Building upon these data, the Fédération Francophone de Cancérologie Digestive (FFCD) 9902 phase II randomized study compared treatment with 6 months of gemcitabine plus oxaliplatin vs. 5-FU and cisplatin-based CRT to a dose of 50 Gy (20). The study closed early due to slow accrual, but amongst the 36 accrued patients (anticipated accrual of 72 patients), there was no difference in median PFS (5.8 vs. 11.0 months, HR: 0.65, 95% CI: 0.32–1.33) or median OS (13.5 vs. 19.9 months, HR: 0.69, 95% CI: 0.31–1.55) and acute grade 3–4 toxicity (47% vs. 75%) for the CRT vs. chemotherapy alone cohorts, respectively. Hence, the role of RT for patients with unresectable EBC remains of debate but it is a treatment strategy supported per National Comprehensive Cancer Network guidelines (33). Our data do support the utility of RT, with a suggestion for 3- and 5-year survival in a small subset, but we acknowledge these data are hypothesis generating, may be limited to highly select subsets of patients, and should be verified in the context of a prospective trial.
As suggested in other series comparing biliary stenting vs. biliary stenting plus RT (21-23), the FFCD 9902 trial also suggested a potentially meaningful palliative role for RT with a lower rate of biliary complications (28% vs. 44%), such as obstruction with cholangitis, in the cohort receiving CRT compared with chemotherapy alone (20). In our series, the 2-year incidence of biliary infection was 46%, 1 patient was able to become stent-free following RT, and all 3 patients who did not require pre-treatment biliary stenting remained stent-free following RT. Considering our cohort selection with very advanced disease not amenable to any form of surgical resection and correlating our findings with the aforementioned studies, we propose that RT may serve a palliative cytoreductive role to improve biliary obstruction for patients with more limited volume disease, delay biliary obstruction in patients not currently obstructed, and help prevent biliary stent tumor overgrowth, but has limited capacity in reversing biliary obstruction in patients with an extensive disease burden.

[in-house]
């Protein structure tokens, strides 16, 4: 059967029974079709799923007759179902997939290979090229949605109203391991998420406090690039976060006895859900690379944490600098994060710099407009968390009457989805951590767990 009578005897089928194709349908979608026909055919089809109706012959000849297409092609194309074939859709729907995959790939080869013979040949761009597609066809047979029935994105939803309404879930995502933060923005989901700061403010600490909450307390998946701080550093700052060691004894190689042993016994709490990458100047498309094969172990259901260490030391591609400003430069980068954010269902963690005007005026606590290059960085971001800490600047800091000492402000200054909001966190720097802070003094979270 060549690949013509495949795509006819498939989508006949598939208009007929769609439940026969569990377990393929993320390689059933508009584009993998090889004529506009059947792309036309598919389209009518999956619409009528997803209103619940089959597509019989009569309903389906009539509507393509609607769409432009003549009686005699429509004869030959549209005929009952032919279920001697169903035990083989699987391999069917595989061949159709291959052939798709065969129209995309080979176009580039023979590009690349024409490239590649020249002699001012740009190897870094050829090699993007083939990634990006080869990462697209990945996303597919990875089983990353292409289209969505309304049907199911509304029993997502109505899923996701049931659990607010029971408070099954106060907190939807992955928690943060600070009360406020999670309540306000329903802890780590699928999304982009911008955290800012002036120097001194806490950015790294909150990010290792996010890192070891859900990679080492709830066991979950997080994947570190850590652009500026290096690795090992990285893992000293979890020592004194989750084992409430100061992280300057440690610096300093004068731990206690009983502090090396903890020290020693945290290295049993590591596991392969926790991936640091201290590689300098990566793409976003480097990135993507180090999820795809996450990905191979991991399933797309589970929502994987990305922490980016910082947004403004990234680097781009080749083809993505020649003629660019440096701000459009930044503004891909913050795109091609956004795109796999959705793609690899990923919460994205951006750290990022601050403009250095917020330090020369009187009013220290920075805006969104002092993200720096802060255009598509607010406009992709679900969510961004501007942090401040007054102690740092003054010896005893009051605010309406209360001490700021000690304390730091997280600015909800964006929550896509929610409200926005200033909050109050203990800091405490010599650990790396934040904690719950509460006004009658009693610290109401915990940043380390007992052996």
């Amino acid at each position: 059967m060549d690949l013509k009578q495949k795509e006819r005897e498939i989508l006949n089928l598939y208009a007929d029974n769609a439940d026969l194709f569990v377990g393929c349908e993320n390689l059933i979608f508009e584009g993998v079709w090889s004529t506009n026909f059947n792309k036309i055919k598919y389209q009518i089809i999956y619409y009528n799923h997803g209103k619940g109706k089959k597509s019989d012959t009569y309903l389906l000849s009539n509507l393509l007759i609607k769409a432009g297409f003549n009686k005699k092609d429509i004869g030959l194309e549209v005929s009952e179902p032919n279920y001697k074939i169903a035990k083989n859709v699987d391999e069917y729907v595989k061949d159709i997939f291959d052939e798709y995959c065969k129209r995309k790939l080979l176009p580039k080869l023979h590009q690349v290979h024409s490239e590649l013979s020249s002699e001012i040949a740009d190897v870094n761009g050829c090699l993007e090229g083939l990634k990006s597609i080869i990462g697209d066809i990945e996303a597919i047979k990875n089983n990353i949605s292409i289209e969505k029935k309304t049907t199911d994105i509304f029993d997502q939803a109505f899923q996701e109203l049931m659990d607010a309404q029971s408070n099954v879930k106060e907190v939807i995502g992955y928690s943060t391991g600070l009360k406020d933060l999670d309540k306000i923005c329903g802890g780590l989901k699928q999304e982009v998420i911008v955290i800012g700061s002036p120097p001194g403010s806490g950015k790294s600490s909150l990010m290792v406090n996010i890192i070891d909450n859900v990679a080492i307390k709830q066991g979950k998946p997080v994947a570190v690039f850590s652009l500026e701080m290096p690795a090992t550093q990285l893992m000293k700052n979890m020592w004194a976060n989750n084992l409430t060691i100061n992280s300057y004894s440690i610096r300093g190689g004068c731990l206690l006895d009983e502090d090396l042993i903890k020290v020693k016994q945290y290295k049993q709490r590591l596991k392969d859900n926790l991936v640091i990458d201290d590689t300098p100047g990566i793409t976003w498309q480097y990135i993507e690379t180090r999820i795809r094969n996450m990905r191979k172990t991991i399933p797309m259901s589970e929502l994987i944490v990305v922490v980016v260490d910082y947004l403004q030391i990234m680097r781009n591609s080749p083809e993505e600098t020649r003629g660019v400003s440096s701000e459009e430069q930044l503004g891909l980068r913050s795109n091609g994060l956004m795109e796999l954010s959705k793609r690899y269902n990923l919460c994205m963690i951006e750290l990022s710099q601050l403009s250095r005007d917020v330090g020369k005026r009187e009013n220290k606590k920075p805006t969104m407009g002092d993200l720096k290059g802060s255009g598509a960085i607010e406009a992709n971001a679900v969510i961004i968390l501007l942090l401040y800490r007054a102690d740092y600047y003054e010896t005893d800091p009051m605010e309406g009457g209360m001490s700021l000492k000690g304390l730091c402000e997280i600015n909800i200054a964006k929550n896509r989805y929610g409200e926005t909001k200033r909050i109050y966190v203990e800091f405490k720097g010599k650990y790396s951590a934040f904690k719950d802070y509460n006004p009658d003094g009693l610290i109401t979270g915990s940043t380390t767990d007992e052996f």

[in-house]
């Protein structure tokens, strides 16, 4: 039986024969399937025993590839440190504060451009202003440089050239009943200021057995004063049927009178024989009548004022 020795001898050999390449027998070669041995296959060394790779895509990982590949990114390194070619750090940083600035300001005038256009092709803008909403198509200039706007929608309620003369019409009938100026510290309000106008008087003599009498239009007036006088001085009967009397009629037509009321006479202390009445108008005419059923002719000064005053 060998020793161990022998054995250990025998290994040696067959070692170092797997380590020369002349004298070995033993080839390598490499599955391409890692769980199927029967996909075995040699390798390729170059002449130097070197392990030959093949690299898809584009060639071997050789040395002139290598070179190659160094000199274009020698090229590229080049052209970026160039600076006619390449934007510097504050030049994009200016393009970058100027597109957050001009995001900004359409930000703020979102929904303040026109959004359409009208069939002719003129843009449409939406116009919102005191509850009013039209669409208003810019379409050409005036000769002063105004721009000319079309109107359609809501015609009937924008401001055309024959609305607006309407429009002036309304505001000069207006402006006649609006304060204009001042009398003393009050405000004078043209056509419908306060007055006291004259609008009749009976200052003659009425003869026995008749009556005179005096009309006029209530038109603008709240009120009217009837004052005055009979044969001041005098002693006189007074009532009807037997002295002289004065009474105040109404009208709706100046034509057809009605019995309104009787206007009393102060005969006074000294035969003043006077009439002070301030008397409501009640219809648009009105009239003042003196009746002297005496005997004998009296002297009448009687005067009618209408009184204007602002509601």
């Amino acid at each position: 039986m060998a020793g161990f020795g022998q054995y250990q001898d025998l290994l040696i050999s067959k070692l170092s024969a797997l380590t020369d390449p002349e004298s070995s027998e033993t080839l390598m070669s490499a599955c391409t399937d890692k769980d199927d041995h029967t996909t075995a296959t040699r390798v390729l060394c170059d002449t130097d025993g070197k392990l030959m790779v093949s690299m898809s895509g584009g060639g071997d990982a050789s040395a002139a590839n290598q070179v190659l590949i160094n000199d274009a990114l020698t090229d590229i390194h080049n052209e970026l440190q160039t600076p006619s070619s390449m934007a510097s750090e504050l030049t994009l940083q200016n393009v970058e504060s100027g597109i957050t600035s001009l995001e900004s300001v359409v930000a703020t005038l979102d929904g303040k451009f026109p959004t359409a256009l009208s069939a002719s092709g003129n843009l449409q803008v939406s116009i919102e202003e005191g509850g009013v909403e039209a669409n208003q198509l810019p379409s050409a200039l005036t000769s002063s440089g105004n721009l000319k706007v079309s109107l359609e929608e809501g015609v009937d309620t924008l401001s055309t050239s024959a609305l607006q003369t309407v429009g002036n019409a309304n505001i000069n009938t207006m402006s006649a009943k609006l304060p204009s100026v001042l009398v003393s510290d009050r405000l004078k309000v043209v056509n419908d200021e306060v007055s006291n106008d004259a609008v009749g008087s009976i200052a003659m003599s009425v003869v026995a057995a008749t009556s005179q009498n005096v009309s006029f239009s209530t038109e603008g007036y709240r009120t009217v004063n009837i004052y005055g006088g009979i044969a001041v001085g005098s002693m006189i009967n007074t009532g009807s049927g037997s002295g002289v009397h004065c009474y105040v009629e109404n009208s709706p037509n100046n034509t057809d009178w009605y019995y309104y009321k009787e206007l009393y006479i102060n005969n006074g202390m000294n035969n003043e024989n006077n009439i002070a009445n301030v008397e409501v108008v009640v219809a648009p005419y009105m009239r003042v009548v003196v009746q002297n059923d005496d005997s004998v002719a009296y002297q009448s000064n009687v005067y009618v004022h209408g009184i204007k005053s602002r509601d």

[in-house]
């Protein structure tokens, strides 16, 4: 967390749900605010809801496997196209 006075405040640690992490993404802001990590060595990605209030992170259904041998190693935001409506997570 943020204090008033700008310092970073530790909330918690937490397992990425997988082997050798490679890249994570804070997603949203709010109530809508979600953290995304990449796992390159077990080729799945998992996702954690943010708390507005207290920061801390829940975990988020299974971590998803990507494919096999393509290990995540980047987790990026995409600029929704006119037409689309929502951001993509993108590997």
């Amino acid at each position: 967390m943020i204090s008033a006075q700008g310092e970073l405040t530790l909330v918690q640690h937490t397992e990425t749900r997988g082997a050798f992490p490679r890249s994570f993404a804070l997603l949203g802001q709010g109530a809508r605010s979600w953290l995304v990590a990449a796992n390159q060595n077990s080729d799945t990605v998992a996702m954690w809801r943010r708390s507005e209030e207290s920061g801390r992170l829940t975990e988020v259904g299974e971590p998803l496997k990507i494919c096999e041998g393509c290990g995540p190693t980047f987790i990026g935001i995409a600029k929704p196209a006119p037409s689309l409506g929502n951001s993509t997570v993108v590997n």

Interestingly, we identified an association between improved OS and PFS with an EBRT BED >59.5 Gy10 and no significant increase in AEs for dose-escalated regimens. These findings have been more strongly demonstrated in cohorts of patients with intrahepatic cholangiocarcinoma (I-CCA) for which dose escalation to a dose ≥60 Gy (34) or a BED >80.5 Gy10 (35) has been associated with improved LC and OS. A challenge with EBC is the anatomical location and close proximity to highly sensitive organs, such as the duodenum which has limited capacity to tolerate RT doses above 55 Gy, without potentially life-threatening toxicity (36-38). Crane et al. evaluated the association between EBRT doses of 30 Gy, 36–50.4 Gy, and 54–85 Gy with outcomes for patients with EBC (7). They identified a prolonged median time to LP of 9 vs. 11 vs. 15 months and no significant increase in toxicity, suggesting a potential benefit of dose-escalation. Tsujino et al. demonstrated an association between improved OS and an EBRT dose of ≥45 Gy (28) and Alden et al. demonstrated improved OS with EBRT dose >55 Gy (25). More recently however, Elganainy et al. compared patients treated with non-uniform dose escalation to a BED >59.5 Gy10 to segments of tumor away from small bowel vs. conventional EBRT to a BED ≤59.5 Gy10 and did not demonstrate any significant differences in OS or freedom from LP (18). Despite the suggestion of improved outcomes with dose-escalation seen in some series, there is a high likelihood of patient selection bias with tumors situated away from small bowel being more likely to receive dose escalation. Therefore, if considering dose escalation, each patient should be critically assessed for the feasibility and optimal technique based upon individual patient anatomy. If deemed suitable for dose escalation, priority should still be given to meeting acceptable RT doses to adjacent organs at risk.